You may also propose to raise the fund through private placement offer which are one of the effective methods prevalent in start-up companies.

b. Can the parent company issue shares to try to dilute our holding of 41%?

Response: For this query, I assume that you have shareholding or you will be offered shareholding in the parent company.

It may dilute the holding depending on your shareholding in the parent company. However, it is pertinent to note that the shareholders are entitled of right-issue in accordance with the Section 62 of the Companies which means that if you have shareholding in the parent company and it issues shares then it shall be first offered to all existing members; if you reject the offer then your shareholding will dilute.

c. Are there any other issues we need to watch out for if this deal goes forward?


Response: Yes, please ensure that following key items are well negotiated in the shareholders’ agreement which will be effective once the investor purchases your shares under Share Purchase Agreement or subscriber new shares through the Share Subscription Agreement:

(i) Board composition- numbers of board members which will represent you;
(ii) Right to transfer the shares- what are the conditions table for transferring of shares by you. Whether such conditions include Right of First Refusal, Drag Along Rights and Tag Along Rights etc.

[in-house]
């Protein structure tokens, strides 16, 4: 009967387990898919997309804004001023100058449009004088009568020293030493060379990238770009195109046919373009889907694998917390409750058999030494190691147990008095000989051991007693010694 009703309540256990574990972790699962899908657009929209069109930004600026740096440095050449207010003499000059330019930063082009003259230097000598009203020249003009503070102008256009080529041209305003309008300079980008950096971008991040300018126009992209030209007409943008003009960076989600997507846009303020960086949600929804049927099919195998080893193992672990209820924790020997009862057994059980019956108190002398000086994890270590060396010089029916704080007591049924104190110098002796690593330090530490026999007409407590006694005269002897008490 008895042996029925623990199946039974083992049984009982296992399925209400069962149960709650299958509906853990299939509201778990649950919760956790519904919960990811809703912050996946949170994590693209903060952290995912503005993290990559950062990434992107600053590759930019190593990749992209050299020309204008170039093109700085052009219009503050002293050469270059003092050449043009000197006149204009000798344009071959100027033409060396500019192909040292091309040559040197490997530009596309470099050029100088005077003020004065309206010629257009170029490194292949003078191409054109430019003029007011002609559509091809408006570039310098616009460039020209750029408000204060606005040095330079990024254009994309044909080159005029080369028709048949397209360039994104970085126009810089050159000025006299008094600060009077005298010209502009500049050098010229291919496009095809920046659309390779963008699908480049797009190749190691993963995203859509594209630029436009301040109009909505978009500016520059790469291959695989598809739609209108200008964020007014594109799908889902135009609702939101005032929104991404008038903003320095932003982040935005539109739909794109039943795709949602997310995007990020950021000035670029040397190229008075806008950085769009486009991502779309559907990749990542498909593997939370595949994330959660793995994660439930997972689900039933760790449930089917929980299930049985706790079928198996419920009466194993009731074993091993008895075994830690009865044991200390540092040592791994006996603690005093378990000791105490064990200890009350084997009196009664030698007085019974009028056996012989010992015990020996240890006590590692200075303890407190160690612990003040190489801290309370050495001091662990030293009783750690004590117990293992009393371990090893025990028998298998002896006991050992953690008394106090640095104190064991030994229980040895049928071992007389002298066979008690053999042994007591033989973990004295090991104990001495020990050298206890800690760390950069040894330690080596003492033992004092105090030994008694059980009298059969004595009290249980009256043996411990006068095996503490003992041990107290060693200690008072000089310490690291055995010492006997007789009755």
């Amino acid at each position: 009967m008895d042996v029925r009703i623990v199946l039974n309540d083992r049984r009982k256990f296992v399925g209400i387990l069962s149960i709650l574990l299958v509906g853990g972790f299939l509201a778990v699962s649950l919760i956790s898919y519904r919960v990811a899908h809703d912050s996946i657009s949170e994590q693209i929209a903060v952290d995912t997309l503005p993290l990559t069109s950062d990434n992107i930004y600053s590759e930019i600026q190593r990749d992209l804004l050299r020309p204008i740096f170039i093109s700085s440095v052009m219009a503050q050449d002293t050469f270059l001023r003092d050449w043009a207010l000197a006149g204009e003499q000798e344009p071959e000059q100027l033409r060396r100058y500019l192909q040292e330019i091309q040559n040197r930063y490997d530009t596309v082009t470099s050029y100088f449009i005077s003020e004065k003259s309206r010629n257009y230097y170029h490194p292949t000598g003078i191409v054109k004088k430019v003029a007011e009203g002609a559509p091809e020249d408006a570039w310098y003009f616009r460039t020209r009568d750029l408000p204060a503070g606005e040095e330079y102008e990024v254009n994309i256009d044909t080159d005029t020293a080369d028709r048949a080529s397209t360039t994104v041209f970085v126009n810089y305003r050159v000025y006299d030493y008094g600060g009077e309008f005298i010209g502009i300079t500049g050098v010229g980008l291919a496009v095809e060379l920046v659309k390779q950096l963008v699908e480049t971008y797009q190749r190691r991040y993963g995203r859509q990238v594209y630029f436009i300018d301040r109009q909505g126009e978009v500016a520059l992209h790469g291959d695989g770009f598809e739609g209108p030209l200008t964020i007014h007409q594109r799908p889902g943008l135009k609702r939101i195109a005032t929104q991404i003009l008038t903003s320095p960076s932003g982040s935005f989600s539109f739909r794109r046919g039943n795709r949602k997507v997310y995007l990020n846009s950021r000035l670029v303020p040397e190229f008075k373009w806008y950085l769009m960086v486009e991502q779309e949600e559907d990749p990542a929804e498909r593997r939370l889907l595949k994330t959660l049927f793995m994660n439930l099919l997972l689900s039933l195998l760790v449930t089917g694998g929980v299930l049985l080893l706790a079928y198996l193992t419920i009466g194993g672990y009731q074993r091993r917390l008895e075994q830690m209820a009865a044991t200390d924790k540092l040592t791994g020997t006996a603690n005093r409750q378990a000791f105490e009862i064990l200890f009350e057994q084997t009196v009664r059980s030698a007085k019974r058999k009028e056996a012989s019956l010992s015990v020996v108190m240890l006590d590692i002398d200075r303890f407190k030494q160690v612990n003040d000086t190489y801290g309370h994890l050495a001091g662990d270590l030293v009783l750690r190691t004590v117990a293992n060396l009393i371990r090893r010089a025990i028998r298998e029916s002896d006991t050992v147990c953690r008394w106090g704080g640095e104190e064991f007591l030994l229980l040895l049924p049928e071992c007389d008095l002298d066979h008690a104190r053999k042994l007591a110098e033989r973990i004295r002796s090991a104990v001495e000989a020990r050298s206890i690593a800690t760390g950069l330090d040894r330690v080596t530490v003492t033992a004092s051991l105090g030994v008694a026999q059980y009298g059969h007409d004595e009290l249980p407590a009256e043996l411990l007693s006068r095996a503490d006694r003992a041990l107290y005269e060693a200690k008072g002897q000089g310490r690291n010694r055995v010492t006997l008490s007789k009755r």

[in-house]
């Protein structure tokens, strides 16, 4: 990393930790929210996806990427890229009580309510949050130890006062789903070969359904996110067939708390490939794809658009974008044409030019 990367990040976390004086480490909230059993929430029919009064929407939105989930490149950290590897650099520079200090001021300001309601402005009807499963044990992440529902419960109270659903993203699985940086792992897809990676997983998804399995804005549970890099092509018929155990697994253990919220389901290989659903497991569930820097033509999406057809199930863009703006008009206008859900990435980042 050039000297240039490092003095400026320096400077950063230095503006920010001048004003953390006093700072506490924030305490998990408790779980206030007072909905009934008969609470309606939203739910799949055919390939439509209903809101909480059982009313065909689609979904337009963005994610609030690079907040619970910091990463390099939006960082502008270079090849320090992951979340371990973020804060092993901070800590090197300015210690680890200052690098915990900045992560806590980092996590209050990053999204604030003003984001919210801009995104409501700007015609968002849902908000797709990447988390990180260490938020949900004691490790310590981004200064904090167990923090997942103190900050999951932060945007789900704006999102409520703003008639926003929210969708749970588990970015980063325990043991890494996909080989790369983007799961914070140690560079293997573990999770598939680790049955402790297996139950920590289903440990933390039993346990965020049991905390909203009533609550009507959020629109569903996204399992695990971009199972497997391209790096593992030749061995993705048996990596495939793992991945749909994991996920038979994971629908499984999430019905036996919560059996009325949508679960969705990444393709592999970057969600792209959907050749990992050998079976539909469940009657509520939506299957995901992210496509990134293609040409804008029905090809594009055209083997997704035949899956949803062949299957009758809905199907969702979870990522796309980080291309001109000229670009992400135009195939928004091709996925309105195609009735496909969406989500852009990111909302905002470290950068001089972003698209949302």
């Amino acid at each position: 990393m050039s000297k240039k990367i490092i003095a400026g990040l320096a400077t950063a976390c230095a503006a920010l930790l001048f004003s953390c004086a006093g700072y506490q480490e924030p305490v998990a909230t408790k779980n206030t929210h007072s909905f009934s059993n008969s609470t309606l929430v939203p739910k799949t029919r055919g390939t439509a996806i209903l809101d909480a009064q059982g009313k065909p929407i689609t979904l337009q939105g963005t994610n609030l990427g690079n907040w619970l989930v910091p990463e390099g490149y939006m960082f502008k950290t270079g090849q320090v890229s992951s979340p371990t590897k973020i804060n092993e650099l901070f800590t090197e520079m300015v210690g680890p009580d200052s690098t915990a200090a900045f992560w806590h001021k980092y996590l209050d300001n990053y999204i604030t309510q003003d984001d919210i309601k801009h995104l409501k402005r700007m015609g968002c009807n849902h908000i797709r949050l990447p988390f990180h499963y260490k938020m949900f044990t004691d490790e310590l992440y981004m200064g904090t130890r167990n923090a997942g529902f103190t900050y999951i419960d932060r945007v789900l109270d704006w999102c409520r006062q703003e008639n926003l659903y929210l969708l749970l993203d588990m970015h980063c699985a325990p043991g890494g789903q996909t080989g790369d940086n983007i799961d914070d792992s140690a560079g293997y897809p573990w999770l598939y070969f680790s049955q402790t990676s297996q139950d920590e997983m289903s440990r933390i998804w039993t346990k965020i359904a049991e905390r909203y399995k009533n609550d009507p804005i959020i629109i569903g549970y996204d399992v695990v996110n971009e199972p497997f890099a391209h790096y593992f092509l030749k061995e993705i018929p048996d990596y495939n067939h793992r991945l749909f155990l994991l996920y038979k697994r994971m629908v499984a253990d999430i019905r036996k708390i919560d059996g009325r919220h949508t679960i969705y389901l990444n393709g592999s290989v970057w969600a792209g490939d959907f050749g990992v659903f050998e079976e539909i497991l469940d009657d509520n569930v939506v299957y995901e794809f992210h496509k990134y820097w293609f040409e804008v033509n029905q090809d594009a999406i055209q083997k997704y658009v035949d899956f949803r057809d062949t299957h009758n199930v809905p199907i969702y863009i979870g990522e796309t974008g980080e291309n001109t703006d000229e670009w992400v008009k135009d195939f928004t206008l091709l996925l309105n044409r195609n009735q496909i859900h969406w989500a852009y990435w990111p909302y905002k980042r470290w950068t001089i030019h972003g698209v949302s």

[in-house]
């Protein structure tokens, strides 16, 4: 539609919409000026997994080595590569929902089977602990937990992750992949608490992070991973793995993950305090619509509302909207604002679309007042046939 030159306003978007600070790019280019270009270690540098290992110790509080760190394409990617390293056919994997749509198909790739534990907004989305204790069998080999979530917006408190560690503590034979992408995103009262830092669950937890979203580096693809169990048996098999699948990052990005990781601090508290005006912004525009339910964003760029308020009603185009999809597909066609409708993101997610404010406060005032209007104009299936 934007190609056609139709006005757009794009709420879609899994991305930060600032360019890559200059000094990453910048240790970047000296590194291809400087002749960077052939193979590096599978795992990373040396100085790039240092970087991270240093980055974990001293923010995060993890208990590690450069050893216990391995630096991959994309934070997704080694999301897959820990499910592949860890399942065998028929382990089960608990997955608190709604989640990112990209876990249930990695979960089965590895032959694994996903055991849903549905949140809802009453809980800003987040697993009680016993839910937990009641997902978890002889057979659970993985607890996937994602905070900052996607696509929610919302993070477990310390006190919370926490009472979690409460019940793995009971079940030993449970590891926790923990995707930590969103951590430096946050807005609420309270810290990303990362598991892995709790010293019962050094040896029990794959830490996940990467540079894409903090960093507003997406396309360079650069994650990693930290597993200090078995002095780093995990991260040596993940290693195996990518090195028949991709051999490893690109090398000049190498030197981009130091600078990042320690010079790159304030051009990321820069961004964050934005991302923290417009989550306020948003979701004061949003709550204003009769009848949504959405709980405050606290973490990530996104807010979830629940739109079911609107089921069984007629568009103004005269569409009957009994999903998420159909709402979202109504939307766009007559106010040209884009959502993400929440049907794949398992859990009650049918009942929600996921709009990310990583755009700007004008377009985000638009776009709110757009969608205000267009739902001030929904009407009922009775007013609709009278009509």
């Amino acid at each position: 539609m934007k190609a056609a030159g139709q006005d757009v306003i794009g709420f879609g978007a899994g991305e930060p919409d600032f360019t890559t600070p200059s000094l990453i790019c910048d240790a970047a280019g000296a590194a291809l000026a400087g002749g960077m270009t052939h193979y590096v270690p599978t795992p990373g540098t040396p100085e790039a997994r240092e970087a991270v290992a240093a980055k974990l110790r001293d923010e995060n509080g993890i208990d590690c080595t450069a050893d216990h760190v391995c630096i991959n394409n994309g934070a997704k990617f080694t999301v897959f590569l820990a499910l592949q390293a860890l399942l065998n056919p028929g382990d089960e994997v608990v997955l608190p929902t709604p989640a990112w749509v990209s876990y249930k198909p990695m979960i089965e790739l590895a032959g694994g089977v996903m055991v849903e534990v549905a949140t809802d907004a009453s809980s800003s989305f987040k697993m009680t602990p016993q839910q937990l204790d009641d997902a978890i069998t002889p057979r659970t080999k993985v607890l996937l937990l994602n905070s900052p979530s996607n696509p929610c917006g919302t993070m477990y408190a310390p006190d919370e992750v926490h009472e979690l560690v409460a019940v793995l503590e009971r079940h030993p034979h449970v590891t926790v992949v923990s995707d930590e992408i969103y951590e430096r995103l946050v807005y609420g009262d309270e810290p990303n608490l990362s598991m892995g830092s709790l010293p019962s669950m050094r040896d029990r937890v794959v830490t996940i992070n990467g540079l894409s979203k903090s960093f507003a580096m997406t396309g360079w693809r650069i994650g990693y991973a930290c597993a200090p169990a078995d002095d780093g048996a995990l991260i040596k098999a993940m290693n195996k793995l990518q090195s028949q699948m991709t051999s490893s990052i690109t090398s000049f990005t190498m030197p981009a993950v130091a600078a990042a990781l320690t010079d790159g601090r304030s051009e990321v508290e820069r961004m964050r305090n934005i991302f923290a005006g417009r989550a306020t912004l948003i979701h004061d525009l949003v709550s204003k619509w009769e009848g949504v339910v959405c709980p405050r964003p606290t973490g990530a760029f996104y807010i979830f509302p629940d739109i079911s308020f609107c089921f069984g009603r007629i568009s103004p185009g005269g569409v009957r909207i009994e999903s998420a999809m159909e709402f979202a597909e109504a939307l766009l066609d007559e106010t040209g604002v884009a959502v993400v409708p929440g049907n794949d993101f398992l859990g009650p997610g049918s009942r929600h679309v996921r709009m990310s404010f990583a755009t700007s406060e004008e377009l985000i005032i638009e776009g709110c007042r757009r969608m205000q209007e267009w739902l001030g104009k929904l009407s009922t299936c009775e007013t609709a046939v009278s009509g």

(iii) Voting rights- the voting rights of the investors should be in proportion to the shareholding in the company and must not usurp the voting rights of the promoters.
(iv) Lock in-period- whether investors has put any lock-in-period for promoters not to sell the shares in the company;
(v) Non-compete and non-solicitation clause;
(vi) Liquidation preference-what are the terms proposed for liquidation preference such as 1X or 2X with participator or non-participator conditions;
(vii) Personal liability;
(viii) Exit opportunity
(ix) Information Rights;
(x) Affirmative voting rights- the matters which cannot be passed in board meeting or members’ meeting without the investor’s consent.

We do all documentation such as Share Purchase Agreement, Shareholders' Agreement, and Disclosure Schedule etc. for the investee company side.

Should you need any further clarification please feel free to contact us.
Answer #3
753 votes
I would need more facts to give a complete legal opinion - however if the controlling company acquires 51% of the company, they would have the decision-making power and can independently choose to go for expansion and decide on the operations. If you want to retain control, a term loan would be appropriate.

Disclaimer: The above query and its response is NOT a legal opinion in any way whatsoever as this is based on the information shared by the person posting the query at lawrato.com and has been responded by one of the Divorce Lawyers at lawrato.com to address the specific facts and details.